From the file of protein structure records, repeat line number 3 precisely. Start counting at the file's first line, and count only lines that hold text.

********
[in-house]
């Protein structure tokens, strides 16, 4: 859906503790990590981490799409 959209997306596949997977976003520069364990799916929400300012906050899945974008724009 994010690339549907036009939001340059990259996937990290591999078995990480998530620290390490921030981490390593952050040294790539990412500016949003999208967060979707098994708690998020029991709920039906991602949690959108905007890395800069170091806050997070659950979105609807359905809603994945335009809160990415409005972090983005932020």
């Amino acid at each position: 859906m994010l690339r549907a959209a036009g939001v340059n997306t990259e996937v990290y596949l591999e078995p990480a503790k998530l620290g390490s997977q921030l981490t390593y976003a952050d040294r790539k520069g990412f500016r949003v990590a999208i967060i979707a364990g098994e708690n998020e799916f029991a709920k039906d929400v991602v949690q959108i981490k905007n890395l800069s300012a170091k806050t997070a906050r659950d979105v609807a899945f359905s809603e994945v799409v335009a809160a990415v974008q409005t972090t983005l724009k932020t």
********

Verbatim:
């Amino acid at each position: 859906m994010l690339r549907a959209a036009g939001v340059n997306t990259e996937v990290y596949l591999e078995p990480a503790k998530l620290g390490s997977q921030l981490t390593y976003a952050d040294r790539k520069g990412f500016r949003v990590a999208i967060i979707a364990g098994e708690n998020e799916f029991a709920k039906d929400v991602v949690q959108i981490k905007n890395l800069s300012a170091k806050t997070a906050r659950d979105v609807a899945f359905s809603e994945v799409v335009a809160a990415v974008q409005t972090t983005l724009k932020t």